Wednesday, May 14, 2014

Eastern Conference Semifinals (Game Seven) - This Is It

Without a doubt, the two greatest words in all of professional sports are "game seven."

In this case, we fully expected the Boston Bruins and Montreal Canadiens to jostle for position all the way to the end of this series. The 34th playoff installment of this rivalry was going to culminate on Wednesday night, and the winner would earn the right to advance to the Eastern Conference Finals. 

There was no safety net for either team on this night. One of these teams was moving on and the other would be heading home for the summer. Everything was going to be left out on the ice. Also, it is worth noting that this was the ninth game-seven meeting between these two teams, a record for all sports. 

For all of the jawing, physical play, media bashing, and outright hatred for one another, the Bruins and Habs would play 60 more minutes for least for this season.

Both teams sent out the same lineups, including the goaltenders. This was not a shocker at all, but it is still worth noting. 

In the first period, the Canadiens seized momentum by recording an early goal. The Bruins could never really get on a roll due to the numerous icings that occurred at both ends, but they posted a couple of shots near the end of the period just to keep Carey Price honest. 

The ice was absolutely horrendous throughout the game, but it was especially evident in the second period. The bouncing puck could not settle down for the Bruins, even in the defensive zone. Sure enough, the Habs still cashed in on their chances as they increased their lead. Max Pacioretty is starting to find the hot stick right now, scoring his second goal in two games. The B's FINALLY broke through on the power play as Jarome Iginla tipped the puck past Price to get his team on the board. 

The Bruins held a 22-14 shot advantage heading into the third period. At the end of the day, shots mean nothing if you cannot score. The Habs had no problem doing that in this series, and it was no different in the final 20 minutes. They added a late power-play goal to end the game and the series.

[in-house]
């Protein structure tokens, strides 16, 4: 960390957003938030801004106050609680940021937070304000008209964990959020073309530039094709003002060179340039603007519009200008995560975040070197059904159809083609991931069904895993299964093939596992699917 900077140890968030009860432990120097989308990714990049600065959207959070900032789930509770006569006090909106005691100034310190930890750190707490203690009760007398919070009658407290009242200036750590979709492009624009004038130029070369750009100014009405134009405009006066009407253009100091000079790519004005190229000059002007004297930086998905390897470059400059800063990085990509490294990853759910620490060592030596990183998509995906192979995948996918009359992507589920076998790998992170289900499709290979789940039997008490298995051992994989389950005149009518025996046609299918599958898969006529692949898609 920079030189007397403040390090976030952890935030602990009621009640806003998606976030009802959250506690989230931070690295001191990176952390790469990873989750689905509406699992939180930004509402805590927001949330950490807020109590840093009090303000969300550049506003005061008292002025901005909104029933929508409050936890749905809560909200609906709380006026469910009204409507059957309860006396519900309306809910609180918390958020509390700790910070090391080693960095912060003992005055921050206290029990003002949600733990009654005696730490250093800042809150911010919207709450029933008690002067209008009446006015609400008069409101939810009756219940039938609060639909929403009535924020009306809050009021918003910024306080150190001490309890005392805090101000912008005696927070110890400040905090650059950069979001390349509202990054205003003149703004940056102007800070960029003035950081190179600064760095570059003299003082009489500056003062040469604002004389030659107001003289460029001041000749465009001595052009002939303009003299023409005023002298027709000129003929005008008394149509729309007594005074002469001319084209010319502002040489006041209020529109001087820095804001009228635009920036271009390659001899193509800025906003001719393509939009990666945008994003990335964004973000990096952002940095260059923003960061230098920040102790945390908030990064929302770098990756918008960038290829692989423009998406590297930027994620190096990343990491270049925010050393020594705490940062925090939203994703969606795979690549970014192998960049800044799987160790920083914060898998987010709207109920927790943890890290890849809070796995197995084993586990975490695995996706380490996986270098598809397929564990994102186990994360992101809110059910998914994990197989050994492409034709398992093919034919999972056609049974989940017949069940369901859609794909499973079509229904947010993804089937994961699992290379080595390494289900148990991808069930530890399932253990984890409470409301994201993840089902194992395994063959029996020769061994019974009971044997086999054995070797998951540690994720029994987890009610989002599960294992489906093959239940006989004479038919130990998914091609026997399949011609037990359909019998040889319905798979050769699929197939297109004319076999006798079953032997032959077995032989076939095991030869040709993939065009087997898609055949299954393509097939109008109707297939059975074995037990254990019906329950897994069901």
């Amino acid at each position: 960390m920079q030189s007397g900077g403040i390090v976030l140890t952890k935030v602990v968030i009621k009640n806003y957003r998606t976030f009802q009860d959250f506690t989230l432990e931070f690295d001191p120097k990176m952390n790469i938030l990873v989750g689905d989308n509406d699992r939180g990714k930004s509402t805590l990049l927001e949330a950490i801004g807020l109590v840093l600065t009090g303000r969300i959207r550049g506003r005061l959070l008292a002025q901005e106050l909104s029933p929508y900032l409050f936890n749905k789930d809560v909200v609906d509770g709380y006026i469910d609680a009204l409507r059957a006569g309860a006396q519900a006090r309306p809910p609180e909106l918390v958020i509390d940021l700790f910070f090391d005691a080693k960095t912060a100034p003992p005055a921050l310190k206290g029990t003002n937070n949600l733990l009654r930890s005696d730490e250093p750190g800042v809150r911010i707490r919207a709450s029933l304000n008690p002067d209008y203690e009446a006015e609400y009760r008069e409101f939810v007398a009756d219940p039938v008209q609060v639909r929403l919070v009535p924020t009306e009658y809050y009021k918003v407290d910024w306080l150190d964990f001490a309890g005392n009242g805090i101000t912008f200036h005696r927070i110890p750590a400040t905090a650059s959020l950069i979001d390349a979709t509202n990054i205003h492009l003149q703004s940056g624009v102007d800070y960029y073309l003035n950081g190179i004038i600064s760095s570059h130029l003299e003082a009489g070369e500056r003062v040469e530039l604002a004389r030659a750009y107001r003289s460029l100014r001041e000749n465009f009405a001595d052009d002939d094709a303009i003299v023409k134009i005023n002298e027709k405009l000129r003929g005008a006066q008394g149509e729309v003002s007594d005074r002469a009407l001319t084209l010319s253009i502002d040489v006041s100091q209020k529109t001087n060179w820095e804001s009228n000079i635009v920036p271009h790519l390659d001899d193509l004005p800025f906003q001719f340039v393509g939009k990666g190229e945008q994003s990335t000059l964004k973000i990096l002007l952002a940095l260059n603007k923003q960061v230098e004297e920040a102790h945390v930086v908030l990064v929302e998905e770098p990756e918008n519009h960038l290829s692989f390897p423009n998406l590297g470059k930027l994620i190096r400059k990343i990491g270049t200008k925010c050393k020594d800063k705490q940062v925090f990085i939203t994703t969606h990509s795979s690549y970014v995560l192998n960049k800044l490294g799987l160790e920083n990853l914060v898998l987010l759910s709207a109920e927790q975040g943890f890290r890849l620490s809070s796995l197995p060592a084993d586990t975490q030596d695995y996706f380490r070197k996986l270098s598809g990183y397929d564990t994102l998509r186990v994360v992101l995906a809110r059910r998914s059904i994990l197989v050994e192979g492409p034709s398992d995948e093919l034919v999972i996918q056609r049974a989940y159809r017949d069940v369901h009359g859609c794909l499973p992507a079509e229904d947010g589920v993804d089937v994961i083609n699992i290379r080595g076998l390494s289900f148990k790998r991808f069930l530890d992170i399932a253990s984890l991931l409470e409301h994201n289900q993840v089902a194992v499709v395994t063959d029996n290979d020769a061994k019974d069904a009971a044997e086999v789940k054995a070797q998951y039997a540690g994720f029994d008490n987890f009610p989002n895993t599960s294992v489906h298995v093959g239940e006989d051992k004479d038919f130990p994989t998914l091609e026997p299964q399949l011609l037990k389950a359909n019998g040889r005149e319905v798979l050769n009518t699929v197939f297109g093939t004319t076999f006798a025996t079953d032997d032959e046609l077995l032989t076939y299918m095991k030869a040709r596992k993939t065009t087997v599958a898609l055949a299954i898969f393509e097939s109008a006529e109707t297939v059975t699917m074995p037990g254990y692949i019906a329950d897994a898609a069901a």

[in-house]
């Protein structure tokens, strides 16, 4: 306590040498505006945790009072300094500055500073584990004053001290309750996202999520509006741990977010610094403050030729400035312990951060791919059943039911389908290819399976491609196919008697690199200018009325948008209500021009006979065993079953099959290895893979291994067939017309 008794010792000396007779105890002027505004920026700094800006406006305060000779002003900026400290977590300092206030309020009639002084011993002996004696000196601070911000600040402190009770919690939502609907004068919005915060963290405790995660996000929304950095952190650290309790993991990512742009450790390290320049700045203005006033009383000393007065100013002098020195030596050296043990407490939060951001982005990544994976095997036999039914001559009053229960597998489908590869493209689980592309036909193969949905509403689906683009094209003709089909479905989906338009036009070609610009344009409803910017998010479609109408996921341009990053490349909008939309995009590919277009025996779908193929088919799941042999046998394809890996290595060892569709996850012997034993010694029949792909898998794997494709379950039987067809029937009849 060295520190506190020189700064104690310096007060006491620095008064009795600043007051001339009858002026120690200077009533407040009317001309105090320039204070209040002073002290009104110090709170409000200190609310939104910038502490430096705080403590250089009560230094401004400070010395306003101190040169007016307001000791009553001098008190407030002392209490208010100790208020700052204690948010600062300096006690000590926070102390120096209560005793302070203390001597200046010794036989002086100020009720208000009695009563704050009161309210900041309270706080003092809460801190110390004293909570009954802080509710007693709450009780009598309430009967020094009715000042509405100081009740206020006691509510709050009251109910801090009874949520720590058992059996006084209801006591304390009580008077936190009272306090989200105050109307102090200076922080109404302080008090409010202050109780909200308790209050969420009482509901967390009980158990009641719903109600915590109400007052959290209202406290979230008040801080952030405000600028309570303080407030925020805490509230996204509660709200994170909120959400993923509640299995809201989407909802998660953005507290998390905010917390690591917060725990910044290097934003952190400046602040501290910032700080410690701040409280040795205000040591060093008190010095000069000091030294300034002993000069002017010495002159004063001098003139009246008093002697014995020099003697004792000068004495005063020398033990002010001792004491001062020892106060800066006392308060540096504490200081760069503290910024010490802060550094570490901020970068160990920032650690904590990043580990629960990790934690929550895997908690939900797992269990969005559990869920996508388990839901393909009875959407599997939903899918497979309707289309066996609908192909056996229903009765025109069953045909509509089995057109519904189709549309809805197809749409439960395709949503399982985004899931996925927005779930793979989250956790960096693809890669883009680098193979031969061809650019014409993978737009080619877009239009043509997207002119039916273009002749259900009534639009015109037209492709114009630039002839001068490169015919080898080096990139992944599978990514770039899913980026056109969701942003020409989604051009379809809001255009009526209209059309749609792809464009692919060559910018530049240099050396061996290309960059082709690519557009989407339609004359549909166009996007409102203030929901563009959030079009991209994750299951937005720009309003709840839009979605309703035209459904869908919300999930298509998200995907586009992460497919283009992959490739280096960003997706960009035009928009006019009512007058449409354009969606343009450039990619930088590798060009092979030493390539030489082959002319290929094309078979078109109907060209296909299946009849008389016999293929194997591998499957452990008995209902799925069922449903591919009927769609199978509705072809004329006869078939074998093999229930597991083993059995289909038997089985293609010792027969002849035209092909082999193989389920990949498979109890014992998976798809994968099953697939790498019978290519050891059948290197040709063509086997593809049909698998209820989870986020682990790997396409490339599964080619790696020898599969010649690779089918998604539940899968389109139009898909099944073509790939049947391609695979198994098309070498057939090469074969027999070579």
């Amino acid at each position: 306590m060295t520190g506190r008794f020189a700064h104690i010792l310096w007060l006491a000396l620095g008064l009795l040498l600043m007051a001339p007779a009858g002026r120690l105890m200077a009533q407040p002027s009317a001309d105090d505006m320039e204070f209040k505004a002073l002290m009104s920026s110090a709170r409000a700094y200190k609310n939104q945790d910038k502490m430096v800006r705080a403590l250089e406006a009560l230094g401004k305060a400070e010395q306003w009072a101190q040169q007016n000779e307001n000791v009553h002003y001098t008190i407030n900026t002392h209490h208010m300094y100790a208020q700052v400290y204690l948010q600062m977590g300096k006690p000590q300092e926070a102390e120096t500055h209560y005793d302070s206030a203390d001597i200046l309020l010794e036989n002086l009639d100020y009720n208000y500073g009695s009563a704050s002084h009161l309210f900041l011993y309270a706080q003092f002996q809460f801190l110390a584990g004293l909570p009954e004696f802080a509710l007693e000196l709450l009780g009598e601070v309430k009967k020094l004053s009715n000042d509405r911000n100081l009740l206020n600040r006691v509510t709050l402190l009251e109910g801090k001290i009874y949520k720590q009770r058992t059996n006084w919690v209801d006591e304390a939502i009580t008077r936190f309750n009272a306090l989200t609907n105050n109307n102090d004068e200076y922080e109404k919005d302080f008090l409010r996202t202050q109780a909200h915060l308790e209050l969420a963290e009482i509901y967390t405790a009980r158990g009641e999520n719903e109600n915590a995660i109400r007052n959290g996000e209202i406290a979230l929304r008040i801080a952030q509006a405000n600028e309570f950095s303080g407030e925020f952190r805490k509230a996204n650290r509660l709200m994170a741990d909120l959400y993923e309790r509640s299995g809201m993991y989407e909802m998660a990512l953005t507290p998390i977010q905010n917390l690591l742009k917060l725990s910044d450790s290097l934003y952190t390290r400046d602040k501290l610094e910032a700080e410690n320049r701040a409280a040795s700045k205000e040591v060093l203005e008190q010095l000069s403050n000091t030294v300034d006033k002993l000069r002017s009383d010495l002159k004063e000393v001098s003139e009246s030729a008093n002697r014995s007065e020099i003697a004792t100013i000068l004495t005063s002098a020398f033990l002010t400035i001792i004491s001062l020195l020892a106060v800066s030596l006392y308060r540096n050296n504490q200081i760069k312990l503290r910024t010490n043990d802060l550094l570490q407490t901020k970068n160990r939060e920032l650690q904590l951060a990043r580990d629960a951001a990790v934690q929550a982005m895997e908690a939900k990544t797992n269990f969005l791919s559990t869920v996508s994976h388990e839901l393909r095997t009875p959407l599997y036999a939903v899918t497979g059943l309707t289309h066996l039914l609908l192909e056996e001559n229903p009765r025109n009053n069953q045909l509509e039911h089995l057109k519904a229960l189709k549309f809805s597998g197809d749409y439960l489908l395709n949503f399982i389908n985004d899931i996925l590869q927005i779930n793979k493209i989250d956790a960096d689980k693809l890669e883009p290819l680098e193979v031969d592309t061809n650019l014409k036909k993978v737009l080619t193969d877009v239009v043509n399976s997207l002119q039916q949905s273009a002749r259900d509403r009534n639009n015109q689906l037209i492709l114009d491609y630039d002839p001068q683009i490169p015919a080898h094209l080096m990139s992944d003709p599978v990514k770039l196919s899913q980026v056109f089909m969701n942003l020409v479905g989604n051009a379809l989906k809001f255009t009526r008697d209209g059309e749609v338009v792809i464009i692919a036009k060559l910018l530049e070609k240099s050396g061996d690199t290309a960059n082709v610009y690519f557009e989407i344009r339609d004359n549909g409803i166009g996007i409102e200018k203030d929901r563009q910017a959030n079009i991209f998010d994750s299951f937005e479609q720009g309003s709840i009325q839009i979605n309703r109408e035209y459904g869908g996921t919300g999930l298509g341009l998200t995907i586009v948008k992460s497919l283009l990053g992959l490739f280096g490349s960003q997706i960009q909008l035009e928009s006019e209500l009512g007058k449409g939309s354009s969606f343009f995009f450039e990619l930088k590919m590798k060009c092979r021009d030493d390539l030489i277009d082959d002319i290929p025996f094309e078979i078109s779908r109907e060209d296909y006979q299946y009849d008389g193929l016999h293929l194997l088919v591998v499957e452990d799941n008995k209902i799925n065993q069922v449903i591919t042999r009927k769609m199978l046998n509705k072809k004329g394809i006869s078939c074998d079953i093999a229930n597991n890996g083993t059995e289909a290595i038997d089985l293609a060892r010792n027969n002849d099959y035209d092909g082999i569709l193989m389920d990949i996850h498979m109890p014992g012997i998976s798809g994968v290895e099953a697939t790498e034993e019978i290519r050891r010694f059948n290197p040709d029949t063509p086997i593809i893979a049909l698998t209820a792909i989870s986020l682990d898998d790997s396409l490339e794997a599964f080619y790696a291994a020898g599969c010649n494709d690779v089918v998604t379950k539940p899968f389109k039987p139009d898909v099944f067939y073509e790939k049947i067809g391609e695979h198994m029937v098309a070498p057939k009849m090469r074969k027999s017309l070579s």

Congratulations to the Canadiens; they are now in the Eastern Conference Finals. As for the Bruins, the season is over. We will see the Black and Gold next year. In the meantime, this is going to be a long offseason. 

Gold Star: David Krejci...He saved his best game of the series for this one, but nothing came from this. 

Black Star: Matt Bartkowski...Yikes....Good riddance.

Game seven box score.....

Monday, May 12, 2014

Eastern Conference Semifinals (Game 6) - *Face Palm*

The inclination was absolutely omnipresent that this thing was going to go the distance. If not, then it would get pretty close to the pinnacle. 

Once Monday night arrived, we had reached that point. Game six took place at the Bell Centre in Montreal. If the Boston Bruins wanted to end this series and have a joyous flight home, then they were going to be put through hell to do just that. Why not conquer all challenges en route to the greatest prize in the sport? 

They had a stellar effort against the Habs in game five on Saturday, but the Bruins knew that this was not going to be easy. With the shakeup of line combinations and the Bell Centre crowd behind them, the Canadiens were looking to force game seven. 

Something had to give, right?

As for the Bruins and their lineup, it remained the same for this one. Chris Kelly is still sidelined with back spasms. However, Matt Fraser has turned into a pretty capable player on that third line during his brief stint. The Bruins would have a decision to make if Kelly does return.